Reference: Pinal Dave (

MongoDB and MySQL – Comparing Scalability, Data Distribution & Query Model – Part 1

Note: This blog post part 1 of the series and you can download 30-day trial of ScaleBase to practice the concepts.


Whether it is for extremely large data volumes, high transaction throughput or a massive number of concurrent users, today’s internet and mobile applications require the ability to respond to a new level of performance and usability. Databases need to be flexible enough to quickly accommodate growth and changes as they arise.

A lot has been written to compare MongoDB and MySQL. Both are solid solutions for DBAs to use. Given my focus on SQL, I’ve not yet written about MongoDB. However, I expect many of my readers are investigating NoSQL solutions, and the most popular NoSQL database is MongoDB.

At a high level, MongoDB is a NoSQL document database. It is considered highly scalable and cloud-ready.  MySQL is a leading relational database that I know many of you are already using.  I’d like to offer some thoughts to compare MongoDB, and MySQL across three main areas:

  1. Scalability, throughput and cloud-readiness.
  2. Data distribution, reads / writes, joins and data rebalancing
  3. Query model

Because, MySQL is not natively a distributed database, I want to level the playing field. ScaleBase is a well-regarded distributed relational database platform that uses MySQL (or MariaDB, or Percona Sever) for data storage. Adding ScaleBase into the equation makes MySQL a distributed database too, but it’s still a relational database with SQL properties and ACID compliance.

MongoDB and MySQL, with ScaleBase, are both positioned to take software engineering teams and their applications to the next level of data scalability.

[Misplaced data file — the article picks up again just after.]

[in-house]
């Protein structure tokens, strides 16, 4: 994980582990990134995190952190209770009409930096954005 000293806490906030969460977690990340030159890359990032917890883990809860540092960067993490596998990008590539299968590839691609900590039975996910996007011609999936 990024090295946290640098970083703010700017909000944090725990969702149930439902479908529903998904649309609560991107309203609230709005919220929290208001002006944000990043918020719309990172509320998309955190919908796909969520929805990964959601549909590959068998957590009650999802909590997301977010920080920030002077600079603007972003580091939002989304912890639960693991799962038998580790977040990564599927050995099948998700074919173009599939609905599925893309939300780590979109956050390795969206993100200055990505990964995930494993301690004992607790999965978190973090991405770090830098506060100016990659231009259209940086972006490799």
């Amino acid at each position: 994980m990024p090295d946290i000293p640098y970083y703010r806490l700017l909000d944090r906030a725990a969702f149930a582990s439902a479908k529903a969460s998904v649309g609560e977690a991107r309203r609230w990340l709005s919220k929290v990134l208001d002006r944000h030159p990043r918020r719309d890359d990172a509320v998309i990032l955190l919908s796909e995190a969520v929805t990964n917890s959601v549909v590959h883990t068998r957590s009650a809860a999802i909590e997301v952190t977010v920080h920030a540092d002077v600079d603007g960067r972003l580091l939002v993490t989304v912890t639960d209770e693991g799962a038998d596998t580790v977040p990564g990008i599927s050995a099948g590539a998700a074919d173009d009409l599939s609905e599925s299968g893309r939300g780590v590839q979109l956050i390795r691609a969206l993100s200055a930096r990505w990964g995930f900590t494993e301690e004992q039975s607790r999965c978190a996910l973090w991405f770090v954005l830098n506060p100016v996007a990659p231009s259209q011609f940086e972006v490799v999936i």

I hope my comparison can help you understand which technology might be best for your new projects.  Ultimately, data architects, dev-ops and developers need to choose the database technology that best meets their application’s requirements.

1. Scalability, throughput and cloud-readiness

MongoDB and MySQL with ScaleBase each leverage several proven techniques when it comes to scaling out applications.


A very powerful technique that can greatly extend the scalability of a database is called “sharding.”  A lot has been written about sharding, and the difficulties inherent in homegrown, do-it-yourself partitioning approaches, so I won’t cover those topics in detail again here.

Let’s just say that sharding is a process that splits large data sets on a single server into smaller data sets, or horizontal partitions, placed onto multiple servers. The goal of this division of the data is to divide workloads between multiple servers, so as to 1) increase TPS throughput, 2) allow more concurrent users, and 3) to allow for much larger overall database size.

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Figure 1 Scalability via auto-sharding